Wednesday, February 15, 2006

BHM 15: Chunk

I miss Chester Runk, a.k.a. Chunk.

He began as a crazy supervillainous metaphor for our over-eating, over-consuming society, back when I actually enjoyed reading Flash, back when it was fun and full of interesting characterizations, social commentary, and realistic problems, back before it devolved into romantic/mystical claptrap about the Speed Force and Linda "The Anchor Around Your Neck" Park.

But Wally's humane approach to Chester's situation helps him reform and become one of Wally's best friends. Chester, a devoted friend, was sweet and brilliant, but unattractive and underassertive. Wally, one of the Beautiful People, took his girlfriend Connie and his friend Chunk for granted, in a slow-cooking subplot that eventually saw Connie and Chester "dump" Wally for being a self-absorbed jerk, then become engaged to each other.

Along the way, Chunk helped fight Eclipso during the Darkness Within Saga... and survived. You go, Chester. Chunk also was able to legally and morally use his powers to make himself a fortune, proving himself smarter than 99.99999999% of the DCU.

But like most post-Crisis Supporting Castmembers for Flash (and Wonder Woman), he disappeared so the next writer could make up his own Supporting Cast (a phenomenon that has undercut those two characters for 20 years now).

Oh, and he was black. Which I don't think was ever mentioned by any other character, because -- well, why would it be? Just another reason Chunk is so exceedingly cool.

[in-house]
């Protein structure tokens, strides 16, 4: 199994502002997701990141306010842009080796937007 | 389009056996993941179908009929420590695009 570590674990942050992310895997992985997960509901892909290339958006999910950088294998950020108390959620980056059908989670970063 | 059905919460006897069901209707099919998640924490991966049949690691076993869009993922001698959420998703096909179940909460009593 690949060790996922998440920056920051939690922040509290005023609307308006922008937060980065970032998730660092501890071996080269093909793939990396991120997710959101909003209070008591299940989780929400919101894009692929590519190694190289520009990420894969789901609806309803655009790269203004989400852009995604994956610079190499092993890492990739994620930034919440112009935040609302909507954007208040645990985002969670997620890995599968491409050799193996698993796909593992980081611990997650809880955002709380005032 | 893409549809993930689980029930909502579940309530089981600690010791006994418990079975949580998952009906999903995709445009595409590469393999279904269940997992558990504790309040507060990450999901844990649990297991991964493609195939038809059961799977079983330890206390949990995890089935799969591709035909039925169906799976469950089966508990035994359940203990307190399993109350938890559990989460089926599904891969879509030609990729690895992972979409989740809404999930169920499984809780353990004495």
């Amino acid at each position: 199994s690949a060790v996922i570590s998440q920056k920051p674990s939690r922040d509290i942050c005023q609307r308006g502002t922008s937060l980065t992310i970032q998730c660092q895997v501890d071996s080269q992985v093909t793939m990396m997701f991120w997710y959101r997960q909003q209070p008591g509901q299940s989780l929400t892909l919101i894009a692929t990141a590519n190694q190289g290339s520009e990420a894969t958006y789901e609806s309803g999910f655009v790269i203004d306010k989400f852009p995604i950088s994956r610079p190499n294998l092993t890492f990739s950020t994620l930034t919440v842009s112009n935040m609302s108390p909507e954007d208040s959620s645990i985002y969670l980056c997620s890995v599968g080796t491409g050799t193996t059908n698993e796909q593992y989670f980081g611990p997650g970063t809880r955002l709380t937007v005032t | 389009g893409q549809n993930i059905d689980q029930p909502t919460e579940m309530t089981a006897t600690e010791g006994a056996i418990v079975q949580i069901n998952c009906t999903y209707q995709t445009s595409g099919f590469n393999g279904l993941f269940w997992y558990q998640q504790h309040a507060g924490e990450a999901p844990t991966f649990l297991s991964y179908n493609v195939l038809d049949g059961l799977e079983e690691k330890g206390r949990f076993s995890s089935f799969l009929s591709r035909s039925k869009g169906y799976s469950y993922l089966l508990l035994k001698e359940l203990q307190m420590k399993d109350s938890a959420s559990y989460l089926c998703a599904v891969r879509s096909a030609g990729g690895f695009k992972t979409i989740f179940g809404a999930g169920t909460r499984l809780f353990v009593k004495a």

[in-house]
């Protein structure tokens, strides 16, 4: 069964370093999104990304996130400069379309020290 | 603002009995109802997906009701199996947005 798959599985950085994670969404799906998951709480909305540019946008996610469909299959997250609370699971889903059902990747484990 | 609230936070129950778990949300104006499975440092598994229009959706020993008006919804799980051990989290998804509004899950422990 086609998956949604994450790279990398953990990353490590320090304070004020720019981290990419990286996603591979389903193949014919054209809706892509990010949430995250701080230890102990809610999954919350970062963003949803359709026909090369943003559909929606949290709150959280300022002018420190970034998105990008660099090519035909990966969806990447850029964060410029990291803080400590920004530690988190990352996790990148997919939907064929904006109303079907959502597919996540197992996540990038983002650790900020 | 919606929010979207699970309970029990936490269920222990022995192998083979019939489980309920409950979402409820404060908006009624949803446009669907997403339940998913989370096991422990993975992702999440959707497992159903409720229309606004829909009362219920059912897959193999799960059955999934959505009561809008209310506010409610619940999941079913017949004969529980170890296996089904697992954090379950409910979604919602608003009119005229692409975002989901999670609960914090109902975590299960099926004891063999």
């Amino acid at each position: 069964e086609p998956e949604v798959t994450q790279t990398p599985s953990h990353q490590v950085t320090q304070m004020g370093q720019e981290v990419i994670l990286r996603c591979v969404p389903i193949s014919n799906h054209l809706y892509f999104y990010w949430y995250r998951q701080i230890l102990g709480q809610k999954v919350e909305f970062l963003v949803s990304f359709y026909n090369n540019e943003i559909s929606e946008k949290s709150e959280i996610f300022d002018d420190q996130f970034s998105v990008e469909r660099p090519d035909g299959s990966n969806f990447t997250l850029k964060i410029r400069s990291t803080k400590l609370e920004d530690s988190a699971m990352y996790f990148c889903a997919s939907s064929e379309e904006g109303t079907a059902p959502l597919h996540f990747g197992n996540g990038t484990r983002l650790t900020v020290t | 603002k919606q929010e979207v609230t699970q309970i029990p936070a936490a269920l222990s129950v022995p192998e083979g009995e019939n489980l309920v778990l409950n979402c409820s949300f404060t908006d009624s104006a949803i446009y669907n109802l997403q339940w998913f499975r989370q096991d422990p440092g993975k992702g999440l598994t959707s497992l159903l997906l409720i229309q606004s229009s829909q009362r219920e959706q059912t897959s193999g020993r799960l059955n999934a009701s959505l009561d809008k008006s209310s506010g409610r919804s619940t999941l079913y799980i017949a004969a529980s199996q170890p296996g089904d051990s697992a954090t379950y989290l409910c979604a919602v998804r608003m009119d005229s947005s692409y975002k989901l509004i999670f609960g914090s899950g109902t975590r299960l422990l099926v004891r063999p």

Anonymous said...

Wasn't Chester created by William Messner-Loebs? He needs to be working in this industry again.

Somebody needs to get his best work, Journey, in TPB. C'mon DC see what you can do about helping the guy out.

These are my words.

Mike Nielsen

Anonymous said...


Good sir, I am stunned that ANYONE out there enjoyed the Baron Flash run.

Granted, my sensibilities are firmly in the old giant-atomic-tops-and-time-traveling-boomerangs Flash mold , but...jeez.


Scipio said...

In fact, I'll go further. Not only did I enjoy Baron's run, it was, I believe the ONLY run on Wally's book I actually enjoyed. I think I only continued to buy the book based on an interested in the character wholly rooted in what Baron did with him.

Eventually, during Waid's run, I got fed up, and stopped reading it.

Anonymous said...

OK, my bad. It was Baron not Messner-Loebs. I forgot about Baron's run being before that.

Oh well, won't be the first mistake I make today, just the most embarassing...

'These are my words'

Mike Nielsen

Anonymous said...

Geoff Johns used him in a cool issue of the Flash near the beginning of his run. His powers malfunction after he is shot, and Wally has to decide whether to kill his friend to save his city.

On the other hand, the issue had a real, "Hey, whatever happened to that guy" vibe to it.

Anonymous said...

Not only was that a good issue for Johns, but has some of Scott Kolins's best artwork to date.

Tegan O'Neil said...

I thought I was the only one who massively disliked Mark Waid's Flash run - talk about your "Mary Sue" effect!

Mark Gruenwald once said that one of the worst cliches any comic book writer can use is to have the villain vanquished by the sheer "goodness" or "purity" of the hero. Sure enough, this is a pretty hoary device that you just do not see used at all much anymore. But it seems like every time you turned around, Wally was defeating some villain or another solely on the basis of his love for Linda or some other tripe... there was an issue where they were fighting Neron or one of those satanic bad guys and they literally choked on the purity of the heroes' souls or something. I tried to avoid buying the book but for some reason I did now and again...